Midwestern United States Could See Periods of Heavy Rain, Thunderstorms

As the low pressure system that is over the Central Plains states moves northeast, portions of the Midwest including the Great Lakes could see periods of heavy rain and thunderstorm activity this week. Meanwhile, temperatures in the 60s and 70s across the Northeast and Midwest will vault some cities into record territory as those temps are 20 to 35 degrees above normal range for mid-March.

The National Weather Service is reporting that the metro Detroit area could receive heavy rain today along with a few thunderstorms. The bad weather is forecast to roll into the Motor City just around the late afternoon’s rush hour. Detroit will see temperatures reach into the 60s today. The warmth will continue to linger for the remainder of the week with the high Wednesday possibly hitting a balmy 70 degrees. The warm weather will then be replaced by cooler air which may bring with it some more thunderstorms for the metropolitan Detroit area as well as for many parts of southern lower Michigan.

The National Weather Service is advising people living in the Great Lakes region to listen to weather reports because there is a chance of tornadoes breaking out along the line of thunderstorms that are moving east from the Chicago area. This is unusual as rarely do tornadoes develop so far north this early in the year.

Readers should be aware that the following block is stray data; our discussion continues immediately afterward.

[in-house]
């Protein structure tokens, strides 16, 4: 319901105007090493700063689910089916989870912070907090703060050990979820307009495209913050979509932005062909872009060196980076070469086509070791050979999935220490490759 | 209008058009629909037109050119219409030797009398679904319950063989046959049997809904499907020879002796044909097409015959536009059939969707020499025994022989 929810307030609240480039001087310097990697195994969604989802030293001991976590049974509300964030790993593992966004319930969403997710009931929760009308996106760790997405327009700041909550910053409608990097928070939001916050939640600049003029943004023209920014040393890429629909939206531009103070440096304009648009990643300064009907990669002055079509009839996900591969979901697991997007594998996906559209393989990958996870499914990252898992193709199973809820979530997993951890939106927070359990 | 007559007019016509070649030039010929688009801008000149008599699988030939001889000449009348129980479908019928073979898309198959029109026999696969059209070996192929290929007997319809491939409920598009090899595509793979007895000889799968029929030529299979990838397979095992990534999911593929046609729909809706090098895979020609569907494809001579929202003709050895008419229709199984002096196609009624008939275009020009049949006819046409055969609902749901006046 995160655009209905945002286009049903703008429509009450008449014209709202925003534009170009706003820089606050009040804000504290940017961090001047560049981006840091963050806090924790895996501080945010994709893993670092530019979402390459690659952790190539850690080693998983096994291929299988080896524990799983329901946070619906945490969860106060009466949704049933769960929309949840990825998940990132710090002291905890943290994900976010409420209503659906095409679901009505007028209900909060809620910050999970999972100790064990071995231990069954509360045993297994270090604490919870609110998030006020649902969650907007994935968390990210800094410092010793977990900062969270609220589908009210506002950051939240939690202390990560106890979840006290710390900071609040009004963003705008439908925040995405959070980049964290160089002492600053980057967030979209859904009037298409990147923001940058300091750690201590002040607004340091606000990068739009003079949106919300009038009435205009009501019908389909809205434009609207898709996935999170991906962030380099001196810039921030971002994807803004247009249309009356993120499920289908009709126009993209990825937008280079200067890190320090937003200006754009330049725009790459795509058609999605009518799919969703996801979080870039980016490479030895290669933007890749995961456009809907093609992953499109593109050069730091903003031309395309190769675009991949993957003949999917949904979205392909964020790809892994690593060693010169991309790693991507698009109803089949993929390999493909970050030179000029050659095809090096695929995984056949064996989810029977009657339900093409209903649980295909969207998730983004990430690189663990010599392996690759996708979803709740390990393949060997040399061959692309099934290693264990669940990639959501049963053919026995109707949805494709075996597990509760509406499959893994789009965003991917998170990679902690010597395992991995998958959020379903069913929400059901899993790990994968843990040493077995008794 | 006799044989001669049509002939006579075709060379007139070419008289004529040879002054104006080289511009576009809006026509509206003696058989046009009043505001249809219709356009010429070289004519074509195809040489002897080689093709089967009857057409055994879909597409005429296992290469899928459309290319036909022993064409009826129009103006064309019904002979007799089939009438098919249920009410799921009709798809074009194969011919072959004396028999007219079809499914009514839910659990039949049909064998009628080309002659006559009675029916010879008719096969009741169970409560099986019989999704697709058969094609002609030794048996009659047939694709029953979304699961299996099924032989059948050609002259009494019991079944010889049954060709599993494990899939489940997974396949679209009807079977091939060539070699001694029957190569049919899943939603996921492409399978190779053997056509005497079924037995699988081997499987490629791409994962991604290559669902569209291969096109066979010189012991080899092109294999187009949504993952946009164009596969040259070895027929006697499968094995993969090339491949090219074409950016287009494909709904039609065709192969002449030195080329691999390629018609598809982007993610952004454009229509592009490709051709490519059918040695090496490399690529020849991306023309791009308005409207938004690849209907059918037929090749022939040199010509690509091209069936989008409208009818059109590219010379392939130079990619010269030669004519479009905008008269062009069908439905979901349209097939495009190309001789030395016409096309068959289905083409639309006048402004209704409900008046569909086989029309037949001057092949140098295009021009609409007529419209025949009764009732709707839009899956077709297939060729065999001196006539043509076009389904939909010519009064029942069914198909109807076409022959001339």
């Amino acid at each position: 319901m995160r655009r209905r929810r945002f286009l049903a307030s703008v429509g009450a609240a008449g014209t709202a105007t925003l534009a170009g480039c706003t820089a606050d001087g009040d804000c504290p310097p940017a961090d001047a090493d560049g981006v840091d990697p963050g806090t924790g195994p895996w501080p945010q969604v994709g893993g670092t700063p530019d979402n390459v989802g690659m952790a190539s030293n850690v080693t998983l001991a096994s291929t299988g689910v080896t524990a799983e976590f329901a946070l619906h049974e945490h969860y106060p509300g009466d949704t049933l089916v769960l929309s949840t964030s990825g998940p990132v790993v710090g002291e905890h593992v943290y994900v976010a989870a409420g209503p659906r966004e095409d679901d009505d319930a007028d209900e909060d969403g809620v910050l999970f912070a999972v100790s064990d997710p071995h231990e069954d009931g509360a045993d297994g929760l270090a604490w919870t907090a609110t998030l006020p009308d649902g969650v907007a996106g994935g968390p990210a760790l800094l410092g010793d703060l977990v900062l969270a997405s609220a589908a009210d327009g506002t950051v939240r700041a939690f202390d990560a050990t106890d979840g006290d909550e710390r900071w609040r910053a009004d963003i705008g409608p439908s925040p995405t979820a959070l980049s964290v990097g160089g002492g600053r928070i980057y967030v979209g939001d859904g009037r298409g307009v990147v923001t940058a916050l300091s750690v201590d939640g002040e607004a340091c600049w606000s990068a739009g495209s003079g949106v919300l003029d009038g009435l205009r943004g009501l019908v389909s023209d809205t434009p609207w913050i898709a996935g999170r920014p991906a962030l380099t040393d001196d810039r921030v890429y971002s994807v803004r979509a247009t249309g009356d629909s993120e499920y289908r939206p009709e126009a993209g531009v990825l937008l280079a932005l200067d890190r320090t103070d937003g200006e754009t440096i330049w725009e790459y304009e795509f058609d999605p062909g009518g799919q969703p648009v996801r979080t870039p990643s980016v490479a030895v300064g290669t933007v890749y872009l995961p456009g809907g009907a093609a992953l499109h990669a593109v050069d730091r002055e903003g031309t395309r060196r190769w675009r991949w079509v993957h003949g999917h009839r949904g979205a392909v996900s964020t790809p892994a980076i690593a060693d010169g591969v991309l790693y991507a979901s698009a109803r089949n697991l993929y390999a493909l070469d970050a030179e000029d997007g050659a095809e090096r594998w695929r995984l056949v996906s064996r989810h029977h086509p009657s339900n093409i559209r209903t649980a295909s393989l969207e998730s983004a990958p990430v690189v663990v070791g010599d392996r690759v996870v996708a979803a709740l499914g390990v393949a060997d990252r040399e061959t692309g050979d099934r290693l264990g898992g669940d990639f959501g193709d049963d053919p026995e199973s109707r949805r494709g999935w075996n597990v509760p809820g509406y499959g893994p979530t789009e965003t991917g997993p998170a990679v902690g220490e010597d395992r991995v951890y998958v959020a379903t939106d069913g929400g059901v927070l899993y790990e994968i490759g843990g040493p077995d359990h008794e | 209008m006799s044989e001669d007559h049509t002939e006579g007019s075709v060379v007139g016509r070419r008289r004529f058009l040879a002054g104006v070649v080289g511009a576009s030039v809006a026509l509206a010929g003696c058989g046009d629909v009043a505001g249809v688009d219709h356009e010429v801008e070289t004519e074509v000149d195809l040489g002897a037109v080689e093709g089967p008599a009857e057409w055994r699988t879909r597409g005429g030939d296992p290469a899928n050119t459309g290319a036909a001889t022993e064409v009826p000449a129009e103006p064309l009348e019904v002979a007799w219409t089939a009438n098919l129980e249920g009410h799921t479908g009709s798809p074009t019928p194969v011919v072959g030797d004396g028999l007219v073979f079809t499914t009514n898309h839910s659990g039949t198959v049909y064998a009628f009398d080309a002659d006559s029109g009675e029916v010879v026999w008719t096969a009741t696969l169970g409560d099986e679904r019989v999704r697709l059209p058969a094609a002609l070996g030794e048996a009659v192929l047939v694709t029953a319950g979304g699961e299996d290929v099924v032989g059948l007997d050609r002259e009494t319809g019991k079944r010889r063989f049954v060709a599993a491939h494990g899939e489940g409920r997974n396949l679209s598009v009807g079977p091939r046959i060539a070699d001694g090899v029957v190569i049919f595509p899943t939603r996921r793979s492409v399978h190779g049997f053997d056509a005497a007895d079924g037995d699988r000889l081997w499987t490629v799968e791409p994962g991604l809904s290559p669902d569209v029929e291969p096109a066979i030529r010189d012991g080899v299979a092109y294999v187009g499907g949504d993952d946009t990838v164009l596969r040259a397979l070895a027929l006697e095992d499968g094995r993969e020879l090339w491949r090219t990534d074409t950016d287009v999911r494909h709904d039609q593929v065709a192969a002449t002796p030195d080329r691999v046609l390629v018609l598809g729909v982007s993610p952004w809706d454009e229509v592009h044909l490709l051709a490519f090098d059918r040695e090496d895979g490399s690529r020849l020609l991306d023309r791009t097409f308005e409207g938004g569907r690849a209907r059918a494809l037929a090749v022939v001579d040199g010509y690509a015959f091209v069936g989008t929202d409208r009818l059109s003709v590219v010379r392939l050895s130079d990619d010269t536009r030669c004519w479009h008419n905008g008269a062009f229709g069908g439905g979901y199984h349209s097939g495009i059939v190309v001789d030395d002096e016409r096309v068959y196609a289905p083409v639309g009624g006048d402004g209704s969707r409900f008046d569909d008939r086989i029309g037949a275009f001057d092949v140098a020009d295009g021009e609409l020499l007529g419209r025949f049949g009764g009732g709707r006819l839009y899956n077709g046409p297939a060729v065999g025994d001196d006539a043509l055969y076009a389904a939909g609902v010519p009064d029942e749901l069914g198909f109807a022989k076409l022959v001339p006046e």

A strong upper atmospheric disturbance will travel over Wisconsin and Michigan today, setting up some unstable weather conditions. The cold air high in the atmosphere will overlap with the warm ground-level air, creating conditions which are just right for thunderstorms and tornadoes to develop.
Oddly, exactly 36 years ago to the day on March 12th, 1976, twenty-one tornadoes developed over the area that stretches between Chicago and southern lower Michigan.

This early arrival of unstable warm air is a good time to remind residents of the Midwest to be aware of their community’s severe weather alerts. It is also time to review home tornado warning plans and to put together a emergency kit in case of bad weather. Emergency kits should contain medications, first aid supplies, bottled water, working cell phone, flashlights, transistor radio and extra batteries.